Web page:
This summer, Robots Love Ice Cream, this year. This project is the long-awaited realization of Burton’s dream to be an independent game developer creating his own original titles.

We’ve been working almost exclusively on Robots Love Ice Cream since June, and we’re in the middle of an $18,000 funding drive on Kickstarter that will end July 30th and should, once fulfilled, allow us to finish our game in time for a fall release. Burton is the development talent and the man with the vision of what the game will be. I’m the MBA with the management/PR/soft skills and sheer determination who’s going to help him make it happen. We’re supported by an amazingly talented creative team of artists, composers, and designers. We have big dreams for our upcoming title–both in terms for what it will bring to the table in the mobile games industry, and what it could do for us and our company if it makes the impression we hope it will.


Producing this game has been a really intense but overwhelmingly positive experience so far. We’re taking a risk by investing so much of our own time and financial resources into this project. But when you look at the big picture, the bigger risk would be not to use this opportunity to try to create something great.

I wanted to take this opportunity to share some of the things I’ve learned so far through this venture. I hope this post will serve as an encouragement to everyone who’s in the middle of something similar, or considering diving in.


Things I’ve learned so far from working on our indie game project:

It’s important to make time to figure out what you love and learn to be good at it. Not to get all existential, but what’s the point of it all if we’re not, at least some of the time, doing what makes our hearts sing? We all have a thirst to create and restore that we need to tap into.

Surround yourself with the best people you can find. People who are on top of their game will elevate your work and encourage you to give your best. once we get their time fully funded and really put them to work.

’The best people’ doesn’t just mean the best talent. Personality and trustworthiness matter. People who make you feel insecure or fearful are an unnecessary distraction. At the same time, make room for reasonable differences of opinion. A respectful challenge is a compliment to your intelligence.

The world opens up to people who are doing what they love. People are hungry for someone to root for. If you show initiative, passion, and integrity, you’ll become a lot of people’s hero. You’ll find that as much as you inspire others, they’ll inspire you.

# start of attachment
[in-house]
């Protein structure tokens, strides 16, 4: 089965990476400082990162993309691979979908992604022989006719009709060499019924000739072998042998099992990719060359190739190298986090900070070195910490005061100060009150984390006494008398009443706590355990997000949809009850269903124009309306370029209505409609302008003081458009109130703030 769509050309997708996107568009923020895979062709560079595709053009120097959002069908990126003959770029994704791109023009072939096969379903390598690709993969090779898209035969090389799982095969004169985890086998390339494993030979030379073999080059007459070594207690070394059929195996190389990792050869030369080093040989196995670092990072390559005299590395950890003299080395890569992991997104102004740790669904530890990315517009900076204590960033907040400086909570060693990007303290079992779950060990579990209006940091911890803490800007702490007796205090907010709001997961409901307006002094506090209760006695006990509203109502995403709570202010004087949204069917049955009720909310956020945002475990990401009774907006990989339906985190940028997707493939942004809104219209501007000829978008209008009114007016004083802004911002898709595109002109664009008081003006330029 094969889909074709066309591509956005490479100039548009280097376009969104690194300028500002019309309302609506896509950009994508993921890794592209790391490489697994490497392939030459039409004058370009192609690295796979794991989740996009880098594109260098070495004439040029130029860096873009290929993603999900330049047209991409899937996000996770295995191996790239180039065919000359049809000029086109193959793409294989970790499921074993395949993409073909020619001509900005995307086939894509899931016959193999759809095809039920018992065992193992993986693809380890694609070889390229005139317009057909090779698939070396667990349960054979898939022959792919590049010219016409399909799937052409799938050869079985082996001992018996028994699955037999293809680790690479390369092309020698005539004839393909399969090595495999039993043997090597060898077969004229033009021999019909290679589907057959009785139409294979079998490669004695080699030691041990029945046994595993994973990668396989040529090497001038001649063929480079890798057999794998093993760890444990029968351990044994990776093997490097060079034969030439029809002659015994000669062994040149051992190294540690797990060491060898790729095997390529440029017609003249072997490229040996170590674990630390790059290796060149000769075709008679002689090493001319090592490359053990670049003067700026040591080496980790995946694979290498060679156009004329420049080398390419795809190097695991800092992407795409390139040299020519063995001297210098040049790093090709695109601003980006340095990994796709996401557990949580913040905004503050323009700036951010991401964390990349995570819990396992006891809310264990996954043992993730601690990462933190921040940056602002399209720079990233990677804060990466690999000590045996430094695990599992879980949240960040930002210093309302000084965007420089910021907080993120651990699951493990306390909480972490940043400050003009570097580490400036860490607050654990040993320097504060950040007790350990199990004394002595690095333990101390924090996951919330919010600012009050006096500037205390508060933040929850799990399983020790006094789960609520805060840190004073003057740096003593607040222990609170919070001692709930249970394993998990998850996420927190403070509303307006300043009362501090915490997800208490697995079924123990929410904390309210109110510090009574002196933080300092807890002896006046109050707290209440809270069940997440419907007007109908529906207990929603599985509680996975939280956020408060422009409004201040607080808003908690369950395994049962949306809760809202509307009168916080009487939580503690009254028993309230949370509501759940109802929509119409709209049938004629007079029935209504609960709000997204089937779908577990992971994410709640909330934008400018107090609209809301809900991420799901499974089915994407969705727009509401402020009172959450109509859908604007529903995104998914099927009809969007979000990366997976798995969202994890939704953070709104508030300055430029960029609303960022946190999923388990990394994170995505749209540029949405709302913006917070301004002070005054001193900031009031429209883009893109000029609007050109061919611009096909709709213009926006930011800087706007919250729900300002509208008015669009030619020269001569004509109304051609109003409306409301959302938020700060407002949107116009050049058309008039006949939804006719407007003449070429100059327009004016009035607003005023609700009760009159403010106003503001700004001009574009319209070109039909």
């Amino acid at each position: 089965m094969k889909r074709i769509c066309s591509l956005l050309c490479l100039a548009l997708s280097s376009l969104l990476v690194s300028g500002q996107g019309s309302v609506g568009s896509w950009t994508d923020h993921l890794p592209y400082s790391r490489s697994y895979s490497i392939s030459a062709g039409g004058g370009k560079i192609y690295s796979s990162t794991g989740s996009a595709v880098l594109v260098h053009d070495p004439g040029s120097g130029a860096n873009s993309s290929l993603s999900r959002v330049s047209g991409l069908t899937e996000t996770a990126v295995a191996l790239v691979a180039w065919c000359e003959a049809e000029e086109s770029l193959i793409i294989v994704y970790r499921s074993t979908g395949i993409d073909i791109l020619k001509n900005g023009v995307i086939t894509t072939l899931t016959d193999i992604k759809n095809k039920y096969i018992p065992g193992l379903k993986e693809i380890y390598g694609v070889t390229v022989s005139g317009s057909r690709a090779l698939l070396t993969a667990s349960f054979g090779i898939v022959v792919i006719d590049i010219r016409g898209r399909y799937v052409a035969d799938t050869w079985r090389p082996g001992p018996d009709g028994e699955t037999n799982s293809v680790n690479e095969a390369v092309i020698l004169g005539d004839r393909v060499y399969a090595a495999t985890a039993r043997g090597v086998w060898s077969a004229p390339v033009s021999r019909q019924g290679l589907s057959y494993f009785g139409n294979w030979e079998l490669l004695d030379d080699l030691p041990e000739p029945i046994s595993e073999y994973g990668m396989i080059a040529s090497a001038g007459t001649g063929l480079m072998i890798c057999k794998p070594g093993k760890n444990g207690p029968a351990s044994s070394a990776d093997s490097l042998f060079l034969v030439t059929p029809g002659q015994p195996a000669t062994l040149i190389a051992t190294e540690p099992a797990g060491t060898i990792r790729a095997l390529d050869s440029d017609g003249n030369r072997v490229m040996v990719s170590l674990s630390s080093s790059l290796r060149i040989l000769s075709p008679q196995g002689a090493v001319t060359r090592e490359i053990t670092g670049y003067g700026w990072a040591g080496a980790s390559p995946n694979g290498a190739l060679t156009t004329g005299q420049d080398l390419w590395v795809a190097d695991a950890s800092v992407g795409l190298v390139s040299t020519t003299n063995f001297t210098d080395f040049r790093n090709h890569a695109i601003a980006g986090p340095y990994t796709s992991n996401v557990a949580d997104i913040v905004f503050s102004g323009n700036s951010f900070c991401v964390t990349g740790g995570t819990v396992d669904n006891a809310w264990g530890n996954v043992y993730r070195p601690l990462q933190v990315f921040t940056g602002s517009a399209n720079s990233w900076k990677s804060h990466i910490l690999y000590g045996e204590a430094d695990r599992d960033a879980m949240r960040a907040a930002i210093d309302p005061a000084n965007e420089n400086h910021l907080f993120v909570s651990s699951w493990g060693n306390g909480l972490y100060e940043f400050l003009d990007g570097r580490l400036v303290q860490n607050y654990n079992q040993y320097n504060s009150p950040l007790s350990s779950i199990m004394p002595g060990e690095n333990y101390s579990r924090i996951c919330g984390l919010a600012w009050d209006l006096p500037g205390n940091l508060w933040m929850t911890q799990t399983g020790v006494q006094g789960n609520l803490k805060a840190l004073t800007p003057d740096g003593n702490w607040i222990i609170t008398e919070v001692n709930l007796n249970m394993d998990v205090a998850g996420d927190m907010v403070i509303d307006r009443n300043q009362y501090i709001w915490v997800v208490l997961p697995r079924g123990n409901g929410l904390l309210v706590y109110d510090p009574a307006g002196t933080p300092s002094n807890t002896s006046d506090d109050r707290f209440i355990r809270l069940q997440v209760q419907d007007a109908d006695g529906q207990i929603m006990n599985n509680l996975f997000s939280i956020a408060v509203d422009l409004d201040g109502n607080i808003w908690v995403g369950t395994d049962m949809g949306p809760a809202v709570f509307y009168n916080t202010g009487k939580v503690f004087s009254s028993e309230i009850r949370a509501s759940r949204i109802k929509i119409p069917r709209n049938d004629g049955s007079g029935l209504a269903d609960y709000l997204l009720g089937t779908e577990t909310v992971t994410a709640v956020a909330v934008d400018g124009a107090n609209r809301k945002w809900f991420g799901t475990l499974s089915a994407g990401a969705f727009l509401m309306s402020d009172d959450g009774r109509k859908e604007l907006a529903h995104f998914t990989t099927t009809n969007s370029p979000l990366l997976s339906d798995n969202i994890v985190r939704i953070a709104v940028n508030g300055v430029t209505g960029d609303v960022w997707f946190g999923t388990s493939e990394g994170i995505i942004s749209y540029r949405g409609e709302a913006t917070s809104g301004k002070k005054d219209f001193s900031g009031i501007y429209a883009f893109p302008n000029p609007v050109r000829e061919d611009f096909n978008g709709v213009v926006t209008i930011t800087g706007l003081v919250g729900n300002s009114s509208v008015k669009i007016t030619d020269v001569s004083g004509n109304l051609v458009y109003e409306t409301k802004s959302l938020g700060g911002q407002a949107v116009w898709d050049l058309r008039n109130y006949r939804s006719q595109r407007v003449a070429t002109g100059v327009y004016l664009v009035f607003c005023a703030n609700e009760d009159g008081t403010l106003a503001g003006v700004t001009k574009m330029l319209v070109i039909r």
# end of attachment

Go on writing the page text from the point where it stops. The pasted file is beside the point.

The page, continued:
Not everyone is going to understand or honor the motivation of doing something primarily for the love and excitement of it. Some people are going to try to get you to conform to their idea of why you should do things–usually for money or for recognition or status in some system that was built by people whose values are not the same as yours–and inadvertently pull you away from your work to ‘help’ you attain them. None of these is worth giving up the freedom and exhilaration of doing what you love. At the right time, it’s likely you’ll be able to get the money and the recognition without feeling like you’re trading your integrity or the integrity of your project. Be selective and intentional with your time and attention. When you must, establish boundaries respectfully but clearly.

Hard work can be fun. When you’re focused on the process of discovery and creation, and when you’re interacting with people who inspire you to be at your best, you’re not looking at the clock wondering when quitting time will be here. You’re looking at the clock wondering how it got to be past dinner time while you were deep in the middle of a breakthrough.

It’s important to pace yourself. Know what you want to accomplish each day, and leave yourself some room to enjoy life. It’ll help you keep from burning out, and it’ll also remind you what you’re working for.

If you’re looking for inspiration, renewed enthusiasm, or a boost in your career, try helping someone else pursue their dream for a while. This is basically a free pass to try new things without fear of ultimate failure or rejection.

Here’s a secret: I love what Burton and I are doing with Addo Games, but ultimately, it’s not my dream to make video games. My dream involves working at or with the State Department or some equivalent–as you can tell if you read my tweets, I’m a global affairs nerd and I want to travel the world on missions to promote freedom and prosperity. But helping Burton pursue his dream of making a beautiful, engaging, innovative game has been incredibly exciting and fun for me. Probably because it’s our own little mission of freedom and prosperity right here at home. It’s also helping me grow in ways that will ultimately help me achieve my career goals–in support of this venture, I’m writing, persuading, analyzing data, understanding trends, connecting with interesting/influential people, managing a team, growing an enterprise, and engaging with an industry that’s full of creativity and innovation.

I joined this project as a gift to my husband to help him fulfill his dream, but I feel like I’m the one who’s received a gift. I didn’t expect that, and it’s pretty awesome. So try helping someone else–you’ll likely end up helping yourself more than you realize.


I’d love to hear other’s thoughts on these points. Have your own observations been similar or different? How has your perspective on your indie experience developed over time? Thanks for reading–glad to be a part of this community and looking forward to sharing more game updates throughout the summer! Find me on Twitter as Addo Games if you want to connect.